Analysis: US escalates information war against Putin

“Every indication we have now is that they only want to publicly offer to talk and make statements on de-escalation, while privately mobilizing for war,” the official said, reiterating that Russia could be faking an incident like pretext to attack using what President Joe Biden said Tuesday there were about 150,000 troops.

The new US claims were the latest ploy in a highly unusual public relations campaign using declassified intelligence intended to remove Putin’s element of surprise and rob Moscow of the usual advantage it secures through its mastery. disinformation tactics.

Few inside Washington doubt the government’s assertion that Putin is ready to invade at any moment. But the intensity of US warnings over a period of weeks could soon raise questions about how long Biden can maintain a state of high alert, and whether the continued absence of an invasion despite increasingly dire warnings could open rifts between NATO allies – and between the US and Ukrainian governments. Such constraints would play directly into Putin’s long-term strategic goals.

The United States and Russia, the two largest nuclear powers in the world, say they are ready to negotiate. But they remain far removed from Putin’s demands to tear up existing security agreements in Eastern Europe with the departure of NATO troops from former Warsaw Pact countries.

The US game is not without risk, as it could push Putin over the edge – especially if, as some US officials suspect, he is increasingly prone to a bunker mentality and receives little advice and guidance. outside views from officials willing to challenge his point of view.

Waiting for Putin’s next move

By definition, in a duel of propaganda and information warfare, it is difficult to know what is really going on.

At this point, it is impossible to judge whether the United States is truly flushing out preparations for an invasion or whether it is biting Putin’s bait by exposing the troop movements he is ordering knowing they will be put in jeopardy. highlighted by Washington, and thus will increase the feeling of insecurity in Europe and the anxiety of what it might do next.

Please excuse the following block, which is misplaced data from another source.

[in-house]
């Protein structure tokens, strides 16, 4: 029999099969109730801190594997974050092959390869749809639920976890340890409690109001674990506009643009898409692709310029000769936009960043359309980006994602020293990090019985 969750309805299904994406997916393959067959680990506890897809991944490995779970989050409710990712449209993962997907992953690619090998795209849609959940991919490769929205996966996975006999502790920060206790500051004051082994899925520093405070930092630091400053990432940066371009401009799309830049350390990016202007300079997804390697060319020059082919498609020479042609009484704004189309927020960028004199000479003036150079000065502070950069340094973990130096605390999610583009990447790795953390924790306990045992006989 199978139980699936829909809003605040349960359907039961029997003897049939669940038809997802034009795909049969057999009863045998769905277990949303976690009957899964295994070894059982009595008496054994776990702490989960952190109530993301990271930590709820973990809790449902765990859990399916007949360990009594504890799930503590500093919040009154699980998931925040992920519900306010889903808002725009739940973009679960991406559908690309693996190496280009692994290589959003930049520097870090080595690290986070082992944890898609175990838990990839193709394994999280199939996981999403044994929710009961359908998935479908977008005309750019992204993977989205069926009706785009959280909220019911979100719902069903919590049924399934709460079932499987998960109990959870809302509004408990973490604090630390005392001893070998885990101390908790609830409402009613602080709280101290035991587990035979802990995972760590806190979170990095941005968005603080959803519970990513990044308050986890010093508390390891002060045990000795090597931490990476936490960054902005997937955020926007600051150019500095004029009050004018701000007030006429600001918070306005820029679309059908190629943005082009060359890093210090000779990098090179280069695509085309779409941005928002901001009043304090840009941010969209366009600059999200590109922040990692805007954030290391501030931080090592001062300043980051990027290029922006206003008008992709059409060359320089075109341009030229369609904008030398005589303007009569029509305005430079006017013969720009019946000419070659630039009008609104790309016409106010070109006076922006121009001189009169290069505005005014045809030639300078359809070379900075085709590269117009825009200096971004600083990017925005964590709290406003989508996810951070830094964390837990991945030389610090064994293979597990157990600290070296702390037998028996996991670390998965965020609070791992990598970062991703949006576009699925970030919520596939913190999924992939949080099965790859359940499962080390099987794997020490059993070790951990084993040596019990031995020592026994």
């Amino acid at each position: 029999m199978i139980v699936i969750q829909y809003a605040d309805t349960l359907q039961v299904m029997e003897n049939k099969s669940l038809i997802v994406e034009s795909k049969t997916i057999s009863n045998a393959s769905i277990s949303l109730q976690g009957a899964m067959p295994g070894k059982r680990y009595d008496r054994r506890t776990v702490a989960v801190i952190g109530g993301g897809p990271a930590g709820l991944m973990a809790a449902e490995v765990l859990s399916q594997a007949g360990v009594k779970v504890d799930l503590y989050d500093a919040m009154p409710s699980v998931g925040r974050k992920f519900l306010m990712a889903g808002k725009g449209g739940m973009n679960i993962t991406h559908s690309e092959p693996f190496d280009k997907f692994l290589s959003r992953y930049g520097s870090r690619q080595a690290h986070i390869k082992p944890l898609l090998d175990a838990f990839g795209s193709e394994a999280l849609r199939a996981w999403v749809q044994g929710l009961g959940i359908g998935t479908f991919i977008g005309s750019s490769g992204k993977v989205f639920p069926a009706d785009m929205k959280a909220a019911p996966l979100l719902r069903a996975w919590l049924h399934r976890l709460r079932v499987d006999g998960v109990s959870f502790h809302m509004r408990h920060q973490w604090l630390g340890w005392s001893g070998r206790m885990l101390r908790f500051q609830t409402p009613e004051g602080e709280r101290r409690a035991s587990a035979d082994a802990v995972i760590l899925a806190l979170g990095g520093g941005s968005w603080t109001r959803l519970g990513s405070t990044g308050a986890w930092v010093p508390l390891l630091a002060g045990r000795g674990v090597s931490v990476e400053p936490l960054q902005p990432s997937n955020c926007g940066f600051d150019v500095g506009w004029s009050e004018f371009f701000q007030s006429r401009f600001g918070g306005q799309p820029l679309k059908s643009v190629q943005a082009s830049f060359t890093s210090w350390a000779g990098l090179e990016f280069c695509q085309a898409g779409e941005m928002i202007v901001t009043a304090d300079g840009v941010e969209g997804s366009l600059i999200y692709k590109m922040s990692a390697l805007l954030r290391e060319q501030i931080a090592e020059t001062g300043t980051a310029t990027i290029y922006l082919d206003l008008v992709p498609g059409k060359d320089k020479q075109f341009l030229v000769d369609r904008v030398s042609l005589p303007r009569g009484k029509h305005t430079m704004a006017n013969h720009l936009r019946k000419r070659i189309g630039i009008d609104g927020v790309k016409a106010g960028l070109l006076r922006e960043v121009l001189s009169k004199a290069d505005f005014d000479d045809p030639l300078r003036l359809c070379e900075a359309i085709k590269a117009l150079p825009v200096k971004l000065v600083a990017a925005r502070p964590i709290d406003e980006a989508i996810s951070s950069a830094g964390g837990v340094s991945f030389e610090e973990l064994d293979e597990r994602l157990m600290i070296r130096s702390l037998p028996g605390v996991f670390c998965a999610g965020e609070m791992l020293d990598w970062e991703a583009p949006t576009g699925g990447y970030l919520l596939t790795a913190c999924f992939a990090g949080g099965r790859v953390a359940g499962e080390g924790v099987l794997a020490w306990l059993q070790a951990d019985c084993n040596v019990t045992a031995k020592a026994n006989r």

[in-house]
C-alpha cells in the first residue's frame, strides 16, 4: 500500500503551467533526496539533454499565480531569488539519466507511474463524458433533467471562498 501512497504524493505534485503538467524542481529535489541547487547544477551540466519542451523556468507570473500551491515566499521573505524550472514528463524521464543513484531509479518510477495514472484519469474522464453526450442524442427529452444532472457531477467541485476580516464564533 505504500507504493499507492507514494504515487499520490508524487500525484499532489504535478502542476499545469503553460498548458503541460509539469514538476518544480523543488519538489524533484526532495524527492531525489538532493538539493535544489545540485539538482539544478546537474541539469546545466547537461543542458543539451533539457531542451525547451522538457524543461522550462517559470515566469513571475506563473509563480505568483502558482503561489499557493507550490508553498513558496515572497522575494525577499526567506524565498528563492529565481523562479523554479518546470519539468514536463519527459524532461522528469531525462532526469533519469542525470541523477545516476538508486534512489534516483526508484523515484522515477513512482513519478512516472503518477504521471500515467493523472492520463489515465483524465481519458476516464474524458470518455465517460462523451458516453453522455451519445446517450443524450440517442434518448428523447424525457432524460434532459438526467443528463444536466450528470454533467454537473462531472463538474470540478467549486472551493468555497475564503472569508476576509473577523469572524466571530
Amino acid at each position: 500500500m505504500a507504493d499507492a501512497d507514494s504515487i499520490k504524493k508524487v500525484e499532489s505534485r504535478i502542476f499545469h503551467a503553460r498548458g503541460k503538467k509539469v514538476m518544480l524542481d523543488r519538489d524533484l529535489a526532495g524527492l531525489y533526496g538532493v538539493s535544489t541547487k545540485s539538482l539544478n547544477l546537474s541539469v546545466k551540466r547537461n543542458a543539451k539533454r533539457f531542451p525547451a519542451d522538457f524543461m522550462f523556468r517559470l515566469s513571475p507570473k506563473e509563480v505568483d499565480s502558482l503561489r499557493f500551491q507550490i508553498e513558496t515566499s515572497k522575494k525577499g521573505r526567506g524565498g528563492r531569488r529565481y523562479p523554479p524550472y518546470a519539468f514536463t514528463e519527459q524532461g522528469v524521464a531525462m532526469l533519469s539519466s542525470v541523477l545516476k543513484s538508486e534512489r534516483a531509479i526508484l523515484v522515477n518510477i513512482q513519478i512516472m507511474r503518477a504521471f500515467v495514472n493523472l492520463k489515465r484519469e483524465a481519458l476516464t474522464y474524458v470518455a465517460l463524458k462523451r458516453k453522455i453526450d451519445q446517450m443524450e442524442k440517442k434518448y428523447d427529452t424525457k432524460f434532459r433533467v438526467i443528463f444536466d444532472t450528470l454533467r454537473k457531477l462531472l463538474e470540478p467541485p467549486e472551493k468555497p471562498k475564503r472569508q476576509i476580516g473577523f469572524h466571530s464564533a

The confrontation over Ukraine has become the most serious geopolitical confrontation in Europe since the end of the Cold War between the United States and the Soviet Union.

The United States will not send troops to Ukraine to directly fight the Russians. But Biden has rushed forces to bolster US NATO allies in Eastern Europe. Putin is holding Ukraine, a sovereign and democratic nation, hostage to demand that the Western alliance withdraw from ex-Soviet satellite states like Poland, Romania and Hungary. And if Russia enters Ukraine, there could be painful consequences for Americans back home, with rising gasoline and energy prices adding to the existing inflationary misery.

The new US warning about covert Russian maneuvers came amid accelerated efforts to keep Western pressure on Moscow. The White House has announced that Vice President Kamala Harris will meet Ukrainian President Volodymyr Zelensky at the Munich Security Conference this weekend. The forum, which will also be attended by senior European officials and US lawmakers, is turning into a rallying point for the United States and its allies as the NATO alliance faces its most serious test since the fall. of the Soviet Union.

“We are at a very decisive moment,” the senior US official said, foreshadowing the vice president’s most high-profile foreign policy mission to date.

This week, there was hope that the crisis might ease after Russia announced that some of its troops were moving away from the border. But Secretary of State Antony Blinken instead told ABC News on Wednesday that there had been no “significant withdrawal” and that Putin could “pull the trigger” at any time.

“He might take it out today. He might take it out tomorrow. He might take it out next week,” Blinken said.

Putin is playing the long game

But in a further sign of discord between the United States and Ukraine itself, an intelligence report from Kyiv shown to CNN insisted that the current Russian troop buildup is not enough for “aggression.” successful large-scale army against Ukraine”.

The different assessments have played into the uncertainty and confusion that characterizes Putin’s Machiavellian methods. The Russian leader has observers divided between those who believe he simply seeks to destabilize the Ukrainian government, assert Russian power and attack the Western alliance and those who are convinced that an invasion that could mean a dangerous new era in Europe is imminent.